Actor Shameik Moore Shares His Connections to the Wu-Tang Clan as a Character on the Rap Group’s TV Series
The love for hip-hop runs deep for TV star Shameik Moore.
Interview: C. Vernon Coleman II
Editor’s Note: This story originally appeared in the Winter 2022 issue of XXL Magazine, on stands now.
Actor Shameik Moore has music in his blood. The 27-year-old son of a reggae artist is most well-known for roles in Wu-Tang: An American Saga, Dope, The Get Down and voicing the web-flinging superhero in Spider-Man: Into the Spiderverse, but hip-hop is the Atlanta native’s passion. Releasing music independently since 2015, Moore is hoping to make his mark on the record industry, as well as the silver stage with an upcoming album and songs with artists like Playboi Carti and Lil Yachty in the stash. Now, Moore talks about falling in love with hip-hop, working with the Wu and his own budding music career.
XXL: Where does your love for hip-hop come from?
Shameik Moore: I saw the movie You Got Served. I walked in with my pants on my belly button, and I came out sagging. That movie opened my interest in dance.
You’re from Atlanta. Were you into the local music scene?
When I was 12, I was doing dance battles at a nightclub, which led to casting director putting me in music videos with Soulja Boy, Keri Hilson and Lil Wayne. That’s how I led into acting. The same casting director got a call from Cartoon Network: “Hey, we need some kids to dance in this commercial.” One thing kept leading to another. My whole trajectory is pretty much exactly that. One job leading to the next.
The Wu-Tang Clan came out before you were even born. What was your introduction to the Wu?
I didn’t listen to Wu-Tang at all until I met RZA. RZA approached me to do his film, Cut Throat City. That’s when I started listening to Wu-Tang. And it had nothing to do with that character. I wanted to know more about who I was working with.
You play Raekwon on Wu-Tang: An American Saga, but who is your favorite Wu-Tang member, musically?
My favorite was definitely Ghostface. It’s hard for [Raekwon] not to be my favorite now ’cause I put my soul into the characters I play. I really understand as much as I can understand from the script and whatever experiences I’ve had with Raekwon. And the music, and how the lyrics are interpreted. I’ve built a relationship with Raekwon’s lyrics and his energy and what he represents.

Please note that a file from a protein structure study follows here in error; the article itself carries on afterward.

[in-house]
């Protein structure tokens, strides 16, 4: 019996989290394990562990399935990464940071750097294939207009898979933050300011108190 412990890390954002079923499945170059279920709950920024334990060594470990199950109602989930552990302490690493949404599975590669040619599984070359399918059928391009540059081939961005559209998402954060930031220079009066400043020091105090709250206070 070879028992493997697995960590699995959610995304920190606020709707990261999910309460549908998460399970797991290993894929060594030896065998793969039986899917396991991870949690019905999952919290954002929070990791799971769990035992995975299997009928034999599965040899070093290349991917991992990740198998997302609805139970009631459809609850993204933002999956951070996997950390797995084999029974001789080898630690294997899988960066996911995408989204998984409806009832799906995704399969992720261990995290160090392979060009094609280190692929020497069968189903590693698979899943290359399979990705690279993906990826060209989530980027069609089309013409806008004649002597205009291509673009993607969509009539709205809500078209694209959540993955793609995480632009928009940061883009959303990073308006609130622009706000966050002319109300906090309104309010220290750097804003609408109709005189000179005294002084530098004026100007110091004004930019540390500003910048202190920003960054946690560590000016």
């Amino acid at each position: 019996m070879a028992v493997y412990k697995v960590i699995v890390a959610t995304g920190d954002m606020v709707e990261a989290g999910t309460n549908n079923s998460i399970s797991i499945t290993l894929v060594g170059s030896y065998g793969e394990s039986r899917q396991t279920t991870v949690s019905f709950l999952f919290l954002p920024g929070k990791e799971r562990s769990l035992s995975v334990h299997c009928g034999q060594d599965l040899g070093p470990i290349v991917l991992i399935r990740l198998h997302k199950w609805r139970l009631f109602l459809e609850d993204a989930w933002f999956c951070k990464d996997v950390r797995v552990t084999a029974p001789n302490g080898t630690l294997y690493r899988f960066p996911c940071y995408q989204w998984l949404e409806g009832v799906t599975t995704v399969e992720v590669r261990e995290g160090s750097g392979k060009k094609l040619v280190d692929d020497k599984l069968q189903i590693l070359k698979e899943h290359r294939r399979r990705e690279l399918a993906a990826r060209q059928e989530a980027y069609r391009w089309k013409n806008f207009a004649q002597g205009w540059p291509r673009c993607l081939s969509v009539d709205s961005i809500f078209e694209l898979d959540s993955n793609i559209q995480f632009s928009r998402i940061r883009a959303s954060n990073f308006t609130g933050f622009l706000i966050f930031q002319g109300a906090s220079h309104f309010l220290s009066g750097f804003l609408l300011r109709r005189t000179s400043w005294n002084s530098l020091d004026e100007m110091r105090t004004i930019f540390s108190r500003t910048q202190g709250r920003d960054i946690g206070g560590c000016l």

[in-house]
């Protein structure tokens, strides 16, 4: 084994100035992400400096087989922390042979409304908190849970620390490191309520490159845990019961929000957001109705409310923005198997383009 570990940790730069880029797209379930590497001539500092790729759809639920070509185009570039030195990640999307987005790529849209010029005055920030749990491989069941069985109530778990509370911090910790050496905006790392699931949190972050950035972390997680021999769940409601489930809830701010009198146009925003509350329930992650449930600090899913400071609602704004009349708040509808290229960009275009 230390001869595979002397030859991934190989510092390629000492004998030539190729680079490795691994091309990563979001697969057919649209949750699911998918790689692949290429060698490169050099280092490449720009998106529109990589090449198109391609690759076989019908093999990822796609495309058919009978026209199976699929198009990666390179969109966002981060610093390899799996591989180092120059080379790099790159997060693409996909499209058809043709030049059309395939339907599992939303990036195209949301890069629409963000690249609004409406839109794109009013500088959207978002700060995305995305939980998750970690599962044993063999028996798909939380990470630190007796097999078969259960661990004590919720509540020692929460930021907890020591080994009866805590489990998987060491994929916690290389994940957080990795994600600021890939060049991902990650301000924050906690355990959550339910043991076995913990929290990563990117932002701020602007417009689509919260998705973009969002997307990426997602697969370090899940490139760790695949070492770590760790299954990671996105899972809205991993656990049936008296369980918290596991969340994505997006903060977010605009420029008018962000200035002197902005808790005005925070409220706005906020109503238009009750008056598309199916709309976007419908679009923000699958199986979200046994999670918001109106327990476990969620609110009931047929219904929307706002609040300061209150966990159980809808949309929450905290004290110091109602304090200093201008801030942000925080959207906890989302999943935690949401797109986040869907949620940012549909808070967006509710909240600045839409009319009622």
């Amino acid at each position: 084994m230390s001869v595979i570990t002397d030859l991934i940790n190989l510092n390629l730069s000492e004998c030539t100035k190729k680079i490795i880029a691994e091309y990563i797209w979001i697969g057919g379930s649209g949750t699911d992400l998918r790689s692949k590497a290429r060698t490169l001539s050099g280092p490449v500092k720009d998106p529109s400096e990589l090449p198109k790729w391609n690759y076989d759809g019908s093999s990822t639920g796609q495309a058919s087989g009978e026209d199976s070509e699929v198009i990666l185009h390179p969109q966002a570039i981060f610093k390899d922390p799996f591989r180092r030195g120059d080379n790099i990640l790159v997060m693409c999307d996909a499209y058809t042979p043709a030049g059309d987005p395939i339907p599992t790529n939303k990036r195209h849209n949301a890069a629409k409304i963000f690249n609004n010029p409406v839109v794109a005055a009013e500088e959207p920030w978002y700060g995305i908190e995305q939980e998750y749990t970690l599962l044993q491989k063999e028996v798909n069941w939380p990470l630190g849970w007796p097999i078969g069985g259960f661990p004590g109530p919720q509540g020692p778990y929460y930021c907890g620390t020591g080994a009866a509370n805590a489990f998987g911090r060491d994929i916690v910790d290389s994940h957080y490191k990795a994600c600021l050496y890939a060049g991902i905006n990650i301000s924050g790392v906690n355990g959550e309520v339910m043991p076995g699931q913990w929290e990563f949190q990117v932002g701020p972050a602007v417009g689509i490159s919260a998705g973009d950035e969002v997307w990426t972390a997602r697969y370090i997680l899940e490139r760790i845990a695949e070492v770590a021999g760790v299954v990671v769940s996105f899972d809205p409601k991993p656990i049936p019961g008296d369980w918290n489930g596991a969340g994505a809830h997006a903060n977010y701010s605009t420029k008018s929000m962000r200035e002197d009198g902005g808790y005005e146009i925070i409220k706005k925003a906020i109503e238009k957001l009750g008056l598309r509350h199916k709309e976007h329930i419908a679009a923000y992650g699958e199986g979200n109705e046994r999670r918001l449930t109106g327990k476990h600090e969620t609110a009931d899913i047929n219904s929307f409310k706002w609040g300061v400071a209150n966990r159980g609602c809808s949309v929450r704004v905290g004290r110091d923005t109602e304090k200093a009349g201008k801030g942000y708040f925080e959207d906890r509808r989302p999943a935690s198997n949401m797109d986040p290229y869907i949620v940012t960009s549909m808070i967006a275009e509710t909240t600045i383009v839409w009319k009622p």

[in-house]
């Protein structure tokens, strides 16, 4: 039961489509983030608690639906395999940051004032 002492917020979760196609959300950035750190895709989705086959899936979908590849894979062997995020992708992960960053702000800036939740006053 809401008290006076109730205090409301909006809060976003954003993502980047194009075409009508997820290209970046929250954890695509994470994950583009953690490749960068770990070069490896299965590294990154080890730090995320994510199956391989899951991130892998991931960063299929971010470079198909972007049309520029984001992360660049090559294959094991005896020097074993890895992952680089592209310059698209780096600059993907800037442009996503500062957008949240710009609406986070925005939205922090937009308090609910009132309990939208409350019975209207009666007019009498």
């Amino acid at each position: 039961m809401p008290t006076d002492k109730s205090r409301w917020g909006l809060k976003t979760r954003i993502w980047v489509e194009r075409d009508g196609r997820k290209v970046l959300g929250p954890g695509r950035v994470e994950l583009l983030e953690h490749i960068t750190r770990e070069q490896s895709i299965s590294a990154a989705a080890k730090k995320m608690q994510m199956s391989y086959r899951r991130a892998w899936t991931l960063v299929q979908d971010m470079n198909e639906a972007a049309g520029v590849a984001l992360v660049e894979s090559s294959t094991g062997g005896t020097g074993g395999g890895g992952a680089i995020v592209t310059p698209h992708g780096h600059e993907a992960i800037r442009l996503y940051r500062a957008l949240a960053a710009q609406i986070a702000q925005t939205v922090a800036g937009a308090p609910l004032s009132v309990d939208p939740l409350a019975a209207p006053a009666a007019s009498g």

What’s your favorite Wu-Tang song?
It switches. I naturally listen to a song like “Ice Cream” more than others because of the kind of music that I make. It’s R&B and hip-hop. There’s other flavors like reggae and some other things in there. When I was doing this last season, I was really heavy on Only Built 4 Cuban Linx…, “Heaven or Hell.” I also love the skits.
Who are some hip-hop artists you are into?
I like a lot of what Swae Lee been doing for a while. Drake has been influential for a long time now. I think PartyNextDoor had a wave when he first dropped. I think Playboi Carti is unfuckwitable in his lane. I rock with [Lil] Yachty in person. I’m proud of A$AP Rocky right now. I fuck with Jacquees. Shout-out to Latto, too.
Who are some artists you’d like to work with?
I got a record with Playboi Carti. I got a record with Yachty. I would prefer to make a song with Kehlani. I would like to make a visual and a record with Normani. I would like to do some shit with Rema. Omah Lay. Chris Brown. I don’t see it being a better visual than [that]. Don Toliver. Those first two projects are hard. I think we could do something fire. Baby Keem. He cold. That’s a bad boy right there.
Read Shameik Moore's interview in the winter issue of XXL magazine, on newsstands now. Check out additional interviews in the magazine, including cover story with Pusha T, conversations with Freddie Gibbs, Chance The Rapper, Ab-Soul, G Herbo, DaBaby, EST Gee, Murda Beatz, Morray, Ice Spice, Jeleel!, Armani White, Destroy Lonely, producer Dez Wright, singer Kiana Ledé, plus a look at hip-hop's love for wrestling, a deep dive into how new artists get on in hip-hop these days, the ways in which women in rap succeeded in 2022, the rapper-run podcasts the game has grown to love and a tribute to rappers we lost in 2022.